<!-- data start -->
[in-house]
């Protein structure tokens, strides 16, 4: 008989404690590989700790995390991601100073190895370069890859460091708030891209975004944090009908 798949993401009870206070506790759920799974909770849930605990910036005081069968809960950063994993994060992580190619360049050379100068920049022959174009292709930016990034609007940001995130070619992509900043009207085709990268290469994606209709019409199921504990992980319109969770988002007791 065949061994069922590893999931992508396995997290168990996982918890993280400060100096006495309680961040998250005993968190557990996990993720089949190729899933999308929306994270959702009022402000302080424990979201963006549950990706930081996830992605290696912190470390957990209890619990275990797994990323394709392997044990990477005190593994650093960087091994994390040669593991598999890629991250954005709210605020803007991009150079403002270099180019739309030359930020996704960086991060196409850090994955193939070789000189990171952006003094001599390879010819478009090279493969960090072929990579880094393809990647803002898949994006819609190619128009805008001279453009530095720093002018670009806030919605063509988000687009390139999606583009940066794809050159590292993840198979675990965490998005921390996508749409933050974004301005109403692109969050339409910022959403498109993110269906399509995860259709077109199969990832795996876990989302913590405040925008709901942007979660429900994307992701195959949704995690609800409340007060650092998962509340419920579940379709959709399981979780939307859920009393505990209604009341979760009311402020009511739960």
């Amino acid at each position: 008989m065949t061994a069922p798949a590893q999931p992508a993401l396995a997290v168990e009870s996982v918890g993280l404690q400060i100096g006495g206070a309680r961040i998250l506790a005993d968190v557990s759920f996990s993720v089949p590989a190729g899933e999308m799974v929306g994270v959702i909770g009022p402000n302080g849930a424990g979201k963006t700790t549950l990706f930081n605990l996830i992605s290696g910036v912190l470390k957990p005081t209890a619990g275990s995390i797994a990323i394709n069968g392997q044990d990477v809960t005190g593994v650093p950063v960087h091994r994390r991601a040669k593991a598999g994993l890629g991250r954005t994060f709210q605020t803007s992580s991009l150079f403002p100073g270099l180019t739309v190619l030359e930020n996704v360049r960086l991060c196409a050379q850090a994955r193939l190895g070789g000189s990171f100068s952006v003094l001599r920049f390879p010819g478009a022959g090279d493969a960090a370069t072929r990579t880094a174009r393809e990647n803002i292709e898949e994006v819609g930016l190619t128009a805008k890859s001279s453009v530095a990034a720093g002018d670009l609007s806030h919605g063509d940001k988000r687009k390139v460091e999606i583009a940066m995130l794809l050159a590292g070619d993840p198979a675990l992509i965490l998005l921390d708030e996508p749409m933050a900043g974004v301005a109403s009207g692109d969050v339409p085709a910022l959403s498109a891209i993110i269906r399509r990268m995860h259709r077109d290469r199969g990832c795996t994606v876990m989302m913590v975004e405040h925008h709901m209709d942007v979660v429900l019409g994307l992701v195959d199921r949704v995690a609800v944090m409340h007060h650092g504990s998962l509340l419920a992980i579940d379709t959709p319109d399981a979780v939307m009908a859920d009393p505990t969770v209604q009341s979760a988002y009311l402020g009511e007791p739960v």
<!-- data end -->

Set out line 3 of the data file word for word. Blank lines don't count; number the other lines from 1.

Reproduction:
């Amino acid at each position: 008989m065949t061994a069922p798949a590893q999931p992508a993401l396995a997290v168990e009870s996982v918890g993280l404690q400060i100096g006495g206070a309680r961040i998250l506790a005993d968190v557990s759920f996990s993720v089949p590989a190729g899933e999308m799974v929306g994270v959702i909770g009022p402000n302080g849930a424990g979201k963006t700790t549950l990706f930081n605990l996830i992605s290696g910036v912190l470390k957990p005081t209890a619990g275990s995390i797994a990323i394709n069968g392997q044990d990477v809960t005190g593994v650093p950063v960087h091994r994390r991601a040669k593991a598999g994993l890629g991250r954005t994060f709210q605020t803007s992580s991009l150079f403002p100073g270099l180019t739309v190619l030359e930020n996704v360049r960086l991060c196409a050379q850090a994955r193939l190895g070789g000189s990171f100068s952006v003094l001599r920049f390879p010819g478009a022959g090279d493969a960090a370069t072929r990579t880094a174009r393809e990647n803002i292709e898949e994006v819609g930016l190619t128009a805008k890859s001279s453009v530095a990034a720093g002018d670009l609007s806030h919605g063509d940001k988000r687009k390139v460091e999606i583009a940066m995130l794809l050159a590292g070619d993840p198979a675990l992509i965490l998005l921390d708030e996508p749409m933050a900043g974004v301005a109403s009207g692109d969050v339409p085709a910022l959403s498109a891209i993110i269906r399509r990268m995860h259709r077109d290469r199969g990832c795996t994606v876990m989302m913590v975004e405040h925008h709901m209709d942007v979660v429900l019409g994307l992701v195959d199921r949704v995690a609800v944090m409340h007060h650092g504990s998962l509340l419920a992980i579940d379709t959709p319109d399981a979780v939307m009908a859920d009393p505990t969770v209604q009341s979760a988002y009311l402020g009511e007791p739960v």